The extreme fascination with ‘glamour’ - ‘Glamúr’ in Russian, crystallizes when seen as the sharp contrast it poses to the institutional conformism and bleak standardization of socialism that held the Soviet Union in its tight grip until November 1989.
The tremors of the totalitarian regime experience - lived and/or inherited (by those born since) - underpin the excesses of the early 2000s, when the acute toxic combination of a sudden unimaginable wealth (for some) and previously unavailable vocabulary of visual, commercial, and financial ostentation went through the roof. Moscow’s elite could, would and did. Availability and endless possibility let a society let loose drop into willful chaos.
‘Glamour’ then appears as a form of ersatz-religion, a magic ideal to strive for, to be devoted to with pious fervor, angst and desire, injecting intensity and aim into the hollow of a formless society whose fundament had been destroyed overnight.
[…] In 2007, 428 articles were published in Russian media on the subject of glamour, including the internet this figure surpasses 1000. Noting this, Russian journalists decided to vote ‘glamour’ as ‘word of the year’. Talkshows, glossy magazines, gallery openings, ‘glamour’ persisted throughout. Even Vladimir Putin’s 2008 presidential campaign was based on the idea of ‘glamour’. Russian culture critic Olga Mesropowa noted ‘glamour’ as the ‘dominant aesthetic modality’ of the post sovjet society. [...]
— Noemi Smolik - Of Sexy Heroes and Paralysed Women
- Ten years on, Jewgenija Tschuikowa and Natalia Gershevskaya reflect on the currency of ‘glamour’ in Russia today with the exhibition … After Glamour, currently at KIT, Duesseldorf.
KIT- Kunst im Tunnel as a space lends itself perfectly to the subject as giant elliptic curved tunnel measuring 140mts in length, situated underground between two actual operating traffic tunnels carrying 55000 cars a day - separated from the exhibition by 1.20 mts of concrete blocks.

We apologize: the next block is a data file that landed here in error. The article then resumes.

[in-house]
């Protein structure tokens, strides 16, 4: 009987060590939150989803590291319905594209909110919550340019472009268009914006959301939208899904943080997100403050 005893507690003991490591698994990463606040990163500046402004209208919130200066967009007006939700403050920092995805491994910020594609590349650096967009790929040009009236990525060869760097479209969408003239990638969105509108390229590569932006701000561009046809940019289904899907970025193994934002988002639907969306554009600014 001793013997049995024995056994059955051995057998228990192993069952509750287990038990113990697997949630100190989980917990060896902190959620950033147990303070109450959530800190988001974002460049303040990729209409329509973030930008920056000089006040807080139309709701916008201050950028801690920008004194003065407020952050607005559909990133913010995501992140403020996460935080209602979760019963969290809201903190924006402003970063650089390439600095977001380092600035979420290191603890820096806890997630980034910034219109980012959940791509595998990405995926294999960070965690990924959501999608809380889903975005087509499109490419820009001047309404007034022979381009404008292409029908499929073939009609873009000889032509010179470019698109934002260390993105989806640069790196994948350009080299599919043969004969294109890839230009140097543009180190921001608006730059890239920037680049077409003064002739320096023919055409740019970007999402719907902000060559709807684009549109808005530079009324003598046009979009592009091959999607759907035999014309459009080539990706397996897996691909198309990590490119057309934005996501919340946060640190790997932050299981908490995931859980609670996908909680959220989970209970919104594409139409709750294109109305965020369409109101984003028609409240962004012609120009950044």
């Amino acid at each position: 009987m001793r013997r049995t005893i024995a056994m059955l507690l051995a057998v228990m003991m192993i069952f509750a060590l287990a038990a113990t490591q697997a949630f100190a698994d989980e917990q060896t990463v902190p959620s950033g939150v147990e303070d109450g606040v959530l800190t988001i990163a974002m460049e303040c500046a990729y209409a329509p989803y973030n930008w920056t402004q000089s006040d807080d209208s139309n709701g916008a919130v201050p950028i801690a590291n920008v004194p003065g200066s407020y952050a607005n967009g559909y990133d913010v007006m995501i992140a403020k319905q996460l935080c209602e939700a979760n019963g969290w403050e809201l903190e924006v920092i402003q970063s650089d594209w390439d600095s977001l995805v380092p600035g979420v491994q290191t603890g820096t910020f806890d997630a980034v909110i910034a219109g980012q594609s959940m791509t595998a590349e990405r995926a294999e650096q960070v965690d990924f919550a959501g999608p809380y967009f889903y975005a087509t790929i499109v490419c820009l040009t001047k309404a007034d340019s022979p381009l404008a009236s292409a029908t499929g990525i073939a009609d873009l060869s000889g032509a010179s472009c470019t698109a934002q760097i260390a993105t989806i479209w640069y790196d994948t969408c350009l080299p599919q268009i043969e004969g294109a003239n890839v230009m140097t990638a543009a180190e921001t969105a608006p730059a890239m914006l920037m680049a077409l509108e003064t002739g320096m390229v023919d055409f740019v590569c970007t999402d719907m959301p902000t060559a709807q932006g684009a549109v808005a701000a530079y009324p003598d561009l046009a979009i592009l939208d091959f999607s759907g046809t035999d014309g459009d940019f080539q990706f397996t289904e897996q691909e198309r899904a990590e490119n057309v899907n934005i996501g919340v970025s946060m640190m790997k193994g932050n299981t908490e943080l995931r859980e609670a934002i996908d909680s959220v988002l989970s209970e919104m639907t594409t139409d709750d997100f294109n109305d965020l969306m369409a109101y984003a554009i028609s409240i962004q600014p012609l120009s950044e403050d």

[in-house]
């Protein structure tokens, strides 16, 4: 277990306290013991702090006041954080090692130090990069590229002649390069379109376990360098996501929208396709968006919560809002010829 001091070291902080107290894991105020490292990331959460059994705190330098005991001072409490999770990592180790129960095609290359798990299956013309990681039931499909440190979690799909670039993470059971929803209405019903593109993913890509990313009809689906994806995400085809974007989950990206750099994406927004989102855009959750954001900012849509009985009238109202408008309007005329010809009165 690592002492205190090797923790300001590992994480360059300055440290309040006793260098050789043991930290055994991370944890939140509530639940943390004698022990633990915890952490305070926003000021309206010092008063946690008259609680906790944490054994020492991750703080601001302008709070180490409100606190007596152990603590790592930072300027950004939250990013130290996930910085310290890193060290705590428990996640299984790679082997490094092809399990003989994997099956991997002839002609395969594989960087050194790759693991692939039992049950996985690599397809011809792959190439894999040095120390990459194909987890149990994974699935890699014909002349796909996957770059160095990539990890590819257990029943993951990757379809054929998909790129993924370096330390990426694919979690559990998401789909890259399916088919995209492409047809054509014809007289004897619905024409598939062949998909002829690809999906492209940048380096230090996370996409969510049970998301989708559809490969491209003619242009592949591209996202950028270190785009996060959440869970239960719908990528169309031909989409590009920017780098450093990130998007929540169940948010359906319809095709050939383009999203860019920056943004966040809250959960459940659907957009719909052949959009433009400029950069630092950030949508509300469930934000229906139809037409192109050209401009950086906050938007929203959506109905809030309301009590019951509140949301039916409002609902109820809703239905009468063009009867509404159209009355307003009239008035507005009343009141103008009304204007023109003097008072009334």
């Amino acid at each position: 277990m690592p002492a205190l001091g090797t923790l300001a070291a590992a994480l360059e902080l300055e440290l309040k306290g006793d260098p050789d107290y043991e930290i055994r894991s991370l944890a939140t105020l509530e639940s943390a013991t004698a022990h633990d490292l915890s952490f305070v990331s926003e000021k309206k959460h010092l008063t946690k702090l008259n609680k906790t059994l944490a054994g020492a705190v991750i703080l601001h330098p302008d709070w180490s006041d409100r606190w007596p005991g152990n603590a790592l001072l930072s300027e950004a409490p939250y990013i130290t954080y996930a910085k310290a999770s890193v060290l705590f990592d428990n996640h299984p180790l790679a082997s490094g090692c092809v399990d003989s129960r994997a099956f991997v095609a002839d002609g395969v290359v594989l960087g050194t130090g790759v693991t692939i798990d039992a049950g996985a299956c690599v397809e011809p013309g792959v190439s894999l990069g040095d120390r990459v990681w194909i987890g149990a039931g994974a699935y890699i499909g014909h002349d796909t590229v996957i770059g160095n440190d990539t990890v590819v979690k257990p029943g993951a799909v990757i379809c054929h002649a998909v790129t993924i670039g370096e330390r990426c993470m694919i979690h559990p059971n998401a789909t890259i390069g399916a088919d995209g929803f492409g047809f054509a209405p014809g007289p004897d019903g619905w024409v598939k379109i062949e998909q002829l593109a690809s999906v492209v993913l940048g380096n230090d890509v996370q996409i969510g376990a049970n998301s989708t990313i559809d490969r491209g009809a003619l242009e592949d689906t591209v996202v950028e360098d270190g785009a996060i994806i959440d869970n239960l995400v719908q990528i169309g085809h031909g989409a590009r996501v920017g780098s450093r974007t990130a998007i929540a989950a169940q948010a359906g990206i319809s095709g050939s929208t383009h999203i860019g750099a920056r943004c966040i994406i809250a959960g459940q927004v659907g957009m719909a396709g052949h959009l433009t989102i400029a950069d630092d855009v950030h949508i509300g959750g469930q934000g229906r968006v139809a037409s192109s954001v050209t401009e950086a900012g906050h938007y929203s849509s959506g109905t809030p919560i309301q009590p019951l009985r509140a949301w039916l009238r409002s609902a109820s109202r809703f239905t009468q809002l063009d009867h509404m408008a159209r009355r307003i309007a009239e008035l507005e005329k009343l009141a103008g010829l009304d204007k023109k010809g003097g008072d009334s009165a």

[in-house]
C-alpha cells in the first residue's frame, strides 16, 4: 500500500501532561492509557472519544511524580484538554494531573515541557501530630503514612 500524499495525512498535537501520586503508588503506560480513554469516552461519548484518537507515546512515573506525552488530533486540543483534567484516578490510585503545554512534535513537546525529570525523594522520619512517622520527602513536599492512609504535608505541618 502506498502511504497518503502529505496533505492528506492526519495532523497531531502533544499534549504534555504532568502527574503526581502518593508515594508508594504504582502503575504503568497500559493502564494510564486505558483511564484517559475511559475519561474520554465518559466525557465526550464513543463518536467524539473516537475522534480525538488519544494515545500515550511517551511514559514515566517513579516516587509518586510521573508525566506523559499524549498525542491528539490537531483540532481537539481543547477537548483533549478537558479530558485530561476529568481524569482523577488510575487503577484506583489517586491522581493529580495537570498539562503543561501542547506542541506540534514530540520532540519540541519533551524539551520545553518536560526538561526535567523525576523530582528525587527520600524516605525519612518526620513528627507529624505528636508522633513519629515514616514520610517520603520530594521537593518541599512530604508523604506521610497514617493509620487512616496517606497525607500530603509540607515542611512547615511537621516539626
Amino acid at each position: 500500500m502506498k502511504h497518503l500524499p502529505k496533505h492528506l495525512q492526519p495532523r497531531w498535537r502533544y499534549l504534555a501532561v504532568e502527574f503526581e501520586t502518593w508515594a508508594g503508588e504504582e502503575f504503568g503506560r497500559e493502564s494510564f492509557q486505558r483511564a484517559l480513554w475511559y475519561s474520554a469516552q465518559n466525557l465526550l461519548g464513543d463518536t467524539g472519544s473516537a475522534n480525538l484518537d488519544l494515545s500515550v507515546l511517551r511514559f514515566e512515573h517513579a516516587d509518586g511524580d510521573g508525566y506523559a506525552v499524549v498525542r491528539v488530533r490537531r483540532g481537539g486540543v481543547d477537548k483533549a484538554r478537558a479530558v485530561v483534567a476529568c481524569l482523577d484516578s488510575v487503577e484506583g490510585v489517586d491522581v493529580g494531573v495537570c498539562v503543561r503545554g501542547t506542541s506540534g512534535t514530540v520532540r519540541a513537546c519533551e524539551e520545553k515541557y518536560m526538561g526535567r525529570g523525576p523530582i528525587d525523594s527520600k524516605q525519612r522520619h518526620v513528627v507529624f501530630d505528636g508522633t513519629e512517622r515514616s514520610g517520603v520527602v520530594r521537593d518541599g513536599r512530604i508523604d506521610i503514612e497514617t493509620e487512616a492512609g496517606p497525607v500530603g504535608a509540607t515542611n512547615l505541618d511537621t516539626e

Artist and co-curator Jewgenija Tschuikowa’s own works in the exhibition have beauty products encased in cement - gently alluding to a common Mafia method to dispose of enemies; ‘Dolce Vita Red 48466’ is a goup of unicoloured canvases meditavely kissed over and over by the artist, and named after the dream-evoking names of the lipstick colour given by the exotic – Western – beauty brands.
Descending into the exhibition, the viewer is greeted first by the sound then the view of the installation ‘Cinema’ by Rostan Tavasiev, which has plush pink bunnies busy cycling away forever as instructed by a head-on video of a bunny telling them to keep cycling,…
“I saw the installation in 2006 and it never left my mind, it is so strong, these bunnies labouring away as told,… the continuity and senselessness, it reflects society under socialism just as much as ours today,” Tschuikowa explains “ The music is from the final scene of the Belmondo film ‘The Professional’ where he fights the corrupt institutions...
...when he is shot and falls, the nostalgic music sets in. Beautiful and harrowing just like the bunnies which are both cute and scary, the music represents the fall… the end of a dream. “
“The large photo-realistic, painstakingly painted nude painting by Viktor Kirillov-Dubinskiy is important in the exhibition as it opposes the notion of glamour with honest plain reality: un-polished, -shaven or otherwise beautified, the model looks straight at the viewer who can’t help but be confronted by her giant exposed vagina pointing straight at him.”
Elena Berg turns the tables of power and cleverly blurs the lines between victim and aggressor. Beauty products - designed for female beautification and objectification – become weapons of war. Thickly piled deep rows of black fake fingernails are raised like a wolf’s fur in attack - or like uncountable claws ready to sink in; the parallel piece of red fingernails all lined up in flat endless rows resemble the sea of a military line up of red army caps seen from a distance.
Here the individual becomes meaningless and human nature abstracted, perverted; and replaceable as part of ‘the machine’. The glossy fingernails then almost casually remind us how the heartfelt fight over power and money fought on the platform of beauty, gender and glamour is masterly played on both sides.
The exhibition opens with rabbits on a roll via a suggestive red carpet. It culminates in a red carpet triangle reaching up to the solar plexus of Olya Kroytor.
- Pinned to the wall in her performance ‘Isolation’, the red arrow hits Olya Kroytor's solar plexus – pointing, punching, piercing – the vulnerability of man. And woman; in Russia and everywhere else. The cards and stakes may be different, but the game is the same.
After Glamour KIT - Kunst Im Tunnel Video: After Glamour